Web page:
were sleeping and storage platforms where baskets and supplies were kept,
and a central fireplace. Woven mats, made usually by women and often elaborately
decorated, covered floors and benches, and were important ritual items.
Each community also had at least one temple or religious building, originally
on an earthen platform mound, where sacred objects were kept and the most
important rituals were performed.
Society was organized by households and clans. Social position, marriage
prospects, and some political roles were based on clan membership. Political
leaders of the community, tribe, and confederacy were a ranked set of
offices, with a priest, or xinesi, holding the highest civil and religious
position in the confederacy. Other leaders took care of various secular
or sacred activities, and one group, shamans or connas, performed a variety
of rituals and treated illnesses.
The Chief Placed a Beautiful Robe on His Shoulders, by Acee Blue
Eagle. Courtesy of Northwest State University of Louisiana, Watson
Memorial Library, Cammie G. Henry Research Center, Caroline Dormon
The Caddo world was populated by many supernatural beings who had varying
degrees of importance and power, with a supreme being, Ayo-Caddi-Aymay,
having authority over the others. A series of rituals performed to ensure
favorable relations between people and these supernatural beings and forces
organized the annual cycle of life. These included a springtime planting
ceremony, an 'after harvest' ceremony in the fall, and numerous ceremonies
to commemorate birth, death, warfare, housebuilding, and other important
individual and community events.
The multilayered organization of Caddo society provided a way to interact
with Europeans. When European travelers approached, they were usually
met along the path by a contingent of greeters from the community. The
travelers would be escorted to the dwelling of the caddi, the community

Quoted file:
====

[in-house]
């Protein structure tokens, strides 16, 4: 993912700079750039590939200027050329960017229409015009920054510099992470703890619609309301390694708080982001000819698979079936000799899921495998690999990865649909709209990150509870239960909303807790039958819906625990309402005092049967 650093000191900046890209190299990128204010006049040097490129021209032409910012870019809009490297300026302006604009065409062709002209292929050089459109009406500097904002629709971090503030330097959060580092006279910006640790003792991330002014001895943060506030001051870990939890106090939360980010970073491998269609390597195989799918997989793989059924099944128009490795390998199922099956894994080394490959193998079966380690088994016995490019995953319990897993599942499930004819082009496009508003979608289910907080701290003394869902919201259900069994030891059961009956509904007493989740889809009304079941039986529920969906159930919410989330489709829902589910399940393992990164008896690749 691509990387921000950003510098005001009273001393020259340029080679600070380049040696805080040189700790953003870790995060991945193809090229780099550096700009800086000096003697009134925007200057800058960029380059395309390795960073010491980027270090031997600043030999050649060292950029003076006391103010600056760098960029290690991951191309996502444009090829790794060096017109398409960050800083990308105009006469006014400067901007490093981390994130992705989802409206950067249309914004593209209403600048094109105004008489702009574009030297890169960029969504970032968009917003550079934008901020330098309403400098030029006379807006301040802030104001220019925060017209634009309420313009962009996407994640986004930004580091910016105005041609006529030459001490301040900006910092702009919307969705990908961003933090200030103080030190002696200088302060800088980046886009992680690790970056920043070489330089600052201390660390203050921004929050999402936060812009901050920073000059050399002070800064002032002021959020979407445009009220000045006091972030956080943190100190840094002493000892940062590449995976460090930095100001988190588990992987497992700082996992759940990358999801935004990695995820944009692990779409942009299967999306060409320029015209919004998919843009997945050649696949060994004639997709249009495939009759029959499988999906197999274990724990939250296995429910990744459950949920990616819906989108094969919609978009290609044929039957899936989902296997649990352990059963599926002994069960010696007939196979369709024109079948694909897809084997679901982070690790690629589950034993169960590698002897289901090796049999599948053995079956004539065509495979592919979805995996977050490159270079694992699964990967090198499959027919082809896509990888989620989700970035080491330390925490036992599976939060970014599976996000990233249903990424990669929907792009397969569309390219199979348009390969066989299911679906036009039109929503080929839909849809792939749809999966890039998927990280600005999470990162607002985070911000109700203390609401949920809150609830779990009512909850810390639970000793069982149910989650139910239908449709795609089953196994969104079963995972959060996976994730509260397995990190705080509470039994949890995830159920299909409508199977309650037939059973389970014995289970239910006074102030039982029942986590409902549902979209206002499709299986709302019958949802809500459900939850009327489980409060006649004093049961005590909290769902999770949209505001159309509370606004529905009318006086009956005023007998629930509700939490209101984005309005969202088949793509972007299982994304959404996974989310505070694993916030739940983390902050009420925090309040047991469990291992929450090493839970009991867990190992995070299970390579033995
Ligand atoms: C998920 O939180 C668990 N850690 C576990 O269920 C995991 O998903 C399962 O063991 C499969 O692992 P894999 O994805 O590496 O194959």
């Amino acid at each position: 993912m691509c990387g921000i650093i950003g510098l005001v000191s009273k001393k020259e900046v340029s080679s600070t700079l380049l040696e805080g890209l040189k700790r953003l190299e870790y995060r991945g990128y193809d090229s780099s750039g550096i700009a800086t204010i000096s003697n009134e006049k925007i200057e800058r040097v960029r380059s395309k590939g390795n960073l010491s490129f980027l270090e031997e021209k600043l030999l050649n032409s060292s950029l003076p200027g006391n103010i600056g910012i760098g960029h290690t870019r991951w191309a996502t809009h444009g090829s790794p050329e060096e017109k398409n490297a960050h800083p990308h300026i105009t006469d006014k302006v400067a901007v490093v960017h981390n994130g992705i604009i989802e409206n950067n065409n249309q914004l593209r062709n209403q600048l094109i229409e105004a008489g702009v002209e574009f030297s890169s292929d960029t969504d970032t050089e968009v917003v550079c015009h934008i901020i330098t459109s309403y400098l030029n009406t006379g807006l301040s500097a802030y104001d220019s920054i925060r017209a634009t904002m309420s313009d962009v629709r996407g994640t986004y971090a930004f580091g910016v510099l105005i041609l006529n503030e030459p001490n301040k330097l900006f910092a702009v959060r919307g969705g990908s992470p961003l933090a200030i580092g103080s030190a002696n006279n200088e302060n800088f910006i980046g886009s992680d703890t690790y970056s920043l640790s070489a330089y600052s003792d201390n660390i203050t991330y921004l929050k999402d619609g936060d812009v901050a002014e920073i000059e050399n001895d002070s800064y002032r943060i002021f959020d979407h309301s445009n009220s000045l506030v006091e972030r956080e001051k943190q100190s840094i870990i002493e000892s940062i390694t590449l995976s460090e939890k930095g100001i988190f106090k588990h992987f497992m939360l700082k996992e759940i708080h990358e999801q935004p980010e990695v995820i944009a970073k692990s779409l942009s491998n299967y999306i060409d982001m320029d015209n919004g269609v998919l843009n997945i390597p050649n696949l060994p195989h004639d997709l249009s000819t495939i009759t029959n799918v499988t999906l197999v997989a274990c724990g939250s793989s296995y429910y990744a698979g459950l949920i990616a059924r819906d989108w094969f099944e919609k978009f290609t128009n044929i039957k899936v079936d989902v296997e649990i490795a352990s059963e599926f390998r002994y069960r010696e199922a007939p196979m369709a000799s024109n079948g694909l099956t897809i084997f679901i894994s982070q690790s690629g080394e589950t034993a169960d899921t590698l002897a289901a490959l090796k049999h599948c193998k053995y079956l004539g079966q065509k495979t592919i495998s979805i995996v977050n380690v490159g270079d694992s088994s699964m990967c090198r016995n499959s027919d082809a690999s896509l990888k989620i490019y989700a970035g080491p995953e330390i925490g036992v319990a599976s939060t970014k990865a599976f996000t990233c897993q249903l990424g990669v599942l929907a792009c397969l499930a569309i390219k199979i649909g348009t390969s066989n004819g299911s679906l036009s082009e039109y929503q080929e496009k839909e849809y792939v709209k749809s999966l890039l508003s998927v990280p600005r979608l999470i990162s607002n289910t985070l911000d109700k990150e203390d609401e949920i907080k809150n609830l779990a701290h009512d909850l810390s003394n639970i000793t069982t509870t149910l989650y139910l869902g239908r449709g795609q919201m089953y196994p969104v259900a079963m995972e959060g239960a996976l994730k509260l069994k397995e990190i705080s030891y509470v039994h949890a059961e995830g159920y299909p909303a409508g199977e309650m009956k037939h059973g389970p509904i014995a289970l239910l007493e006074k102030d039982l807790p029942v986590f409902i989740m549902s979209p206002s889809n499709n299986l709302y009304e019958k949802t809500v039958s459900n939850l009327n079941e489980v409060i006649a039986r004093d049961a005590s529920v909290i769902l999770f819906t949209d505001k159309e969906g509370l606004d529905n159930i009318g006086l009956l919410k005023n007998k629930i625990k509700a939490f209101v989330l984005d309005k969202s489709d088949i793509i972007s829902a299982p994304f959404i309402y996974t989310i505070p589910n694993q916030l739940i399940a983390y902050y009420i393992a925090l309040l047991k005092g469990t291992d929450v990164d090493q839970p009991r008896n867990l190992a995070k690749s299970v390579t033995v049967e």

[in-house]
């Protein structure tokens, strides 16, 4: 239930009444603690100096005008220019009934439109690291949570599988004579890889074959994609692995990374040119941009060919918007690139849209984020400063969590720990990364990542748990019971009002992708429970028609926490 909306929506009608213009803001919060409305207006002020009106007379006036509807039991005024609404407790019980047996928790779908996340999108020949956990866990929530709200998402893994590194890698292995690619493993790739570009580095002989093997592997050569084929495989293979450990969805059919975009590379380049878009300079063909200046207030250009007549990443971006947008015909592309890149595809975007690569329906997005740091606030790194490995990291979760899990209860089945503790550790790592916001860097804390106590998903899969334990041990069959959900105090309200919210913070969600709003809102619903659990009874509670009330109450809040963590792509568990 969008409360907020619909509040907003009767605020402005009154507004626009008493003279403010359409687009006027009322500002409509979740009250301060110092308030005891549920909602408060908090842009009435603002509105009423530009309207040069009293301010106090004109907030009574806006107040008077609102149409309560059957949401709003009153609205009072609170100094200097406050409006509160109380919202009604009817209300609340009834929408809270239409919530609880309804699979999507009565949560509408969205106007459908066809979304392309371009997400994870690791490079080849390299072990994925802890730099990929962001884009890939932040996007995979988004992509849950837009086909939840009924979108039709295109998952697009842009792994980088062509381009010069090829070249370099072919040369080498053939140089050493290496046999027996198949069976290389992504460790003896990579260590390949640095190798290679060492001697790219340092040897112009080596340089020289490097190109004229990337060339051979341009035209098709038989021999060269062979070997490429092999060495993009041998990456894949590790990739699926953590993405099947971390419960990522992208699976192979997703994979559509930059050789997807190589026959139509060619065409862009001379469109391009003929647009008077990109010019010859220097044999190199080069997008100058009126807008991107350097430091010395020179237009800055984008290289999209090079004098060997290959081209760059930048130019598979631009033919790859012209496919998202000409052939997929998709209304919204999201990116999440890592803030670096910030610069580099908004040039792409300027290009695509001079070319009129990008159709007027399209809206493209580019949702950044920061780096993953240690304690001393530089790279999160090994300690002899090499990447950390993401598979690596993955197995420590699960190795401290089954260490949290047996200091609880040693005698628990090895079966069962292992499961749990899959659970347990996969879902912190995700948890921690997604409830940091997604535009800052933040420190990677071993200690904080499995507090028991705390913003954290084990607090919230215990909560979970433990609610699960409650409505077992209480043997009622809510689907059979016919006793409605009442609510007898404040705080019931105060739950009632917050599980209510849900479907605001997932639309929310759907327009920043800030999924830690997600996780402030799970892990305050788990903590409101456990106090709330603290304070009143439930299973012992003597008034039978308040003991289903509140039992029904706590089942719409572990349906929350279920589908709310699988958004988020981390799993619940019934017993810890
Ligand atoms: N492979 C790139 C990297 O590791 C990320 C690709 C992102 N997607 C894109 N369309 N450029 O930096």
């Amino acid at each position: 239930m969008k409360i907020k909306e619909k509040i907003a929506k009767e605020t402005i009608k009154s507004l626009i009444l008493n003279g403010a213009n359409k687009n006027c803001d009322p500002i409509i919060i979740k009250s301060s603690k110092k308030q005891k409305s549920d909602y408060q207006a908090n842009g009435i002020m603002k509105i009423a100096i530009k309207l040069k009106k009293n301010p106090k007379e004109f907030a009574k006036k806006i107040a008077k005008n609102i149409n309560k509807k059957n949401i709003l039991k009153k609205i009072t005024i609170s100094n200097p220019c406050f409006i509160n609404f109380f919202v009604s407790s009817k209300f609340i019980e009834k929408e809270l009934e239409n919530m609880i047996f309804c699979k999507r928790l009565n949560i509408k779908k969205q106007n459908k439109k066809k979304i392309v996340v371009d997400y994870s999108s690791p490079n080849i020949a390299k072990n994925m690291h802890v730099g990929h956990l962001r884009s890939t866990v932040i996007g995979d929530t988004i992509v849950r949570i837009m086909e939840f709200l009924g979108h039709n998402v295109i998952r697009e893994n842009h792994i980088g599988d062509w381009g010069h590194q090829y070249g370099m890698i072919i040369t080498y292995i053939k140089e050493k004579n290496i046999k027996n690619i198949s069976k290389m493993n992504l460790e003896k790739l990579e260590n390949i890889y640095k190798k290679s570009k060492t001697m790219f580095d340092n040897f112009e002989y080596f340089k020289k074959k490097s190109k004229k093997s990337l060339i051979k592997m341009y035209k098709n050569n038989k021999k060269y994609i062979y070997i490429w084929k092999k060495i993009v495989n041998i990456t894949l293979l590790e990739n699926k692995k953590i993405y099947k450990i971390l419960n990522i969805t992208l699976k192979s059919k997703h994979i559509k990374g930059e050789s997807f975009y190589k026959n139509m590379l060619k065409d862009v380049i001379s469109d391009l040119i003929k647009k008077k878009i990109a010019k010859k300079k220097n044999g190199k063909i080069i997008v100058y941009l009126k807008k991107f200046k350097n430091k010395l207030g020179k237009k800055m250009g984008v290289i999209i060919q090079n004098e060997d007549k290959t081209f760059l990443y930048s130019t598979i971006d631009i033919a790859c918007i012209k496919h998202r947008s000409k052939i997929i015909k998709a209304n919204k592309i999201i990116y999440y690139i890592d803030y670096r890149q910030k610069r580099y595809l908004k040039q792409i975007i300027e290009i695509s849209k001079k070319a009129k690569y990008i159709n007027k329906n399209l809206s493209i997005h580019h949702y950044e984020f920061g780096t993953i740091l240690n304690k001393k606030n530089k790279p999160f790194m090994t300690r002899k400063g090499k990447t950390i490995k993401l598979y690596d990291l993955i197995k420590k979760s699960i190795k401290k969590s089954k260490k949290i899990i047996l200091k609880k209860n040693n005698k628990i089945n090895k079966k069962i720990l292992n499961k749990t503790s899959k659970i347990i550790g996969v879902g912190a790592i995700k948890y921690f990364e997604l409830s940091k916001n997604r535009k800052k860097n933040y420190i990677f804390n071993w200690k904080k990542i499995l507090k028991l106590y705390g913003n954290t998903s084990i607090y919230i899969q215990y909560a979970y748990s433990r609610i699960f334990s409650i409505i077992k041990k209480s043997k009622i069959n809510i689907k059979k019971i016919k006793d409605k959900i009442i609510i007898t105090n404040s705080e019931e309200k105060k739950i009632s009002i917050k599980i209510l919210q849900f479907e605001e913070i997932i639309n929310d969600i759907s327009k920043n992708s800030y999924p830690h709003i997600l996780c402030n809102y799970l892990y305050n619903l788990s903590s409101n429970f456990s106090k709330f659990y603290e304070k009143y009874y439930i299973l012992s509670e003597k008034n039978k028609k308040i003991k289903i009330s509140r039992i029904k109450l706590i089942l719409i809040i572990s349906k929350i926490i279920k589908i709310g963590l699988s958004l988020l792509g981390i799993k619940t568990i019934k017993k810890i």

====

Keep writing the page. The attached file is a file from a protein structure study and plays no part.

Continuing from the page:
leader, or to a special structure, and be seated in a place of honor.
Here community leaders shared with the Europeans a smoke of tobacco from
a calumet-an elaborately decorated pipestem and bowl, which created a
bond of friendship that extended to all members of the respective communities.
In this way the Caddo recognized the relationships among different members
of their own confederacy, and they were able also to incorporate Europeans
within their hierarchically organized society.
The Caddo were important trading partners and allies of both France and
Spain during the colonial era. However, epidemic diseases; competition
and occasional hostilities with the Osage, the Cherokee, and the Choctaw;
and the westward spread of American settlement eventually encroached on
their domain. The Ouachita valley communities moved shortly after A.D.
1700, the last Red River communities were abandoned in the late 1700s,
and in the nineteenth century most Caddo were forced to move first to
Texas and then to reservations in Indian Territory. A large number of
Caddos now live near Binger, Oklahoma, where their modern tribal center
Newkumet, Vynola B. and Howard L. Meredith
A Traditional History of the Caddo Confederacy. Texas A & M Press.
Sabo, George III
Paths of Our Children: The Historic Indians of Arkansas. Arkansas
Archeological Survey Popular Series No. 3.
Swanton, John R.
Source Material on the History and Ethnology of the Caddo Indians.
Bureau of American Ethnology Bulletin 132.
<<< Return to Map